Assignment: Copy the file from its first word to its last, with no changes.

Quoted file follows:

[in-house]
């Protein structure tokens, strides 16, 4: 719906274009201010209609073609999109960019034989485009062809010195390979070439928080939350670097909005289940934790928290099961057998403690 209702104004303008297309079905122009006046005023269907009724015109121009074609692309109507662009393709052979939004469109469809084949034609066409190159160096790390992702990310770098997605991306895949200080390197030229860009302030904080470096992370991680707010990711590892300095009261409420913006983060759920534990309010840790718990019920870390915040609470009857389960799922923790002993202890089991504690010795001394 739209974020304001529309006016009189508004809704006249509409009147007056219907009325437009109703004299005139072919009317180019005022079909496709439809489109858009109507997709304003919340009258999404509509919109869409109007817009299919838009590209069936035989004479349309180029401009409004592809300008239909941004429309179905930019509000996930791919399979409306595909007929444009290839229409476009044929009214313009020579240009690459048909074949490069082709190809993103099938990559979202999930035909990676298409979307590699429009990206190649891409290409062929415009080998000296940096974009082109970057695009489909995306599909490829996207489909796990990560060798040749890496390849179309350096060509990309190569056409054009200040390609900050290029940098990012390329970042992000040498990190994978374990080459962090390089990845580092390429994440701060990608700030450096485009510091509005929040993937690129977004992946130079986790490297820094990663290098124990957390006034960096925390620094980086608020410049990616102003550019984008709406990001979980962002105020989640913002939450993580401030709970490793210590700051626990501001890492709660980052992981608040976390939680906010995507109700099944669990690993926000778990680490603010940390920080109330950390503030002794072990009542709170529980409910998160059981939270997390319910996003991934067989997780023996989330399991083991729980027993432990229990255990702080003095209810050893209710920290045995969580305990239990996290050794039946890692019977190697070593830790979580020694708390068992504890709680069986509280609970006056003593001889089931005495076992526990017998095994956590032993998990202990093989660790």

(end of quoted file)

[in-house]
């Protein structure tokens, strides 16, 4: 719906274009201010209609073609999109960019034989485009062809010195390979070439928080939350670097909005289940934790928290099961057998403690 209702104004303008297309079905122009006046005023269907009724015109121009074609692309109507662009393709052979939004469109469809084949034609066409190159160096790390992702990310770098997605991306895949200080390197030229860009302030904080470096992370991680707010990711590892300095009261409420913006983060759920534990309010840790718990019920870390915040609470009857389960799922923790002993202890089991504690010795001394 739209974020304001529309006016009189508004809704006249509409009147007056219907009325437009109703004299005139072919009317180019005022079909496709439809489109858009109507997709304003919340009258999404509509919109869409109007817009299919838009590209069936035989004479349309180029401009409004592809300008239909941004429309179905930019509000996930791919399979409306595909007929444009290839229409476009044929009214313009020579240009690459048909074949490069082709190809993103099938990559979202999930035909990676298409979307590699429009990206190649891409290409062929415009080998000296940096974009082109970057695009489909995306599909490829996207489909796990990560060798040749890496390849179309350096060509990309190569056409054009200040390609900050290029940098990012390329970042992000040498990190994978374990080459962090390089990845580092390429994440701060990608700030450096485009510091509005929040993937690129977004992946130079986790490297820094990663290098124990957390006034960096925390620094980086608020410049990616102003550019984008709406990001979980962002105020989640913002939450993580401030709970490793210590700051626990501001890492709660980052992981608040976390939680906010995507109700099944669990690993926000778990680490603010940390920080109330950390503030002794072990009542709170529980409910998160059981939270997390319910996003991934067989997780023996989330399991083991729980027993432990229990255990702080003095209810050893209710920290045995969580305990239990996290050794039946890692019977190697070593830790979580020694708390068992504890709680069986509280609970006056003593001889089931005495076992526990017998095994956590032993998990202990093989660790």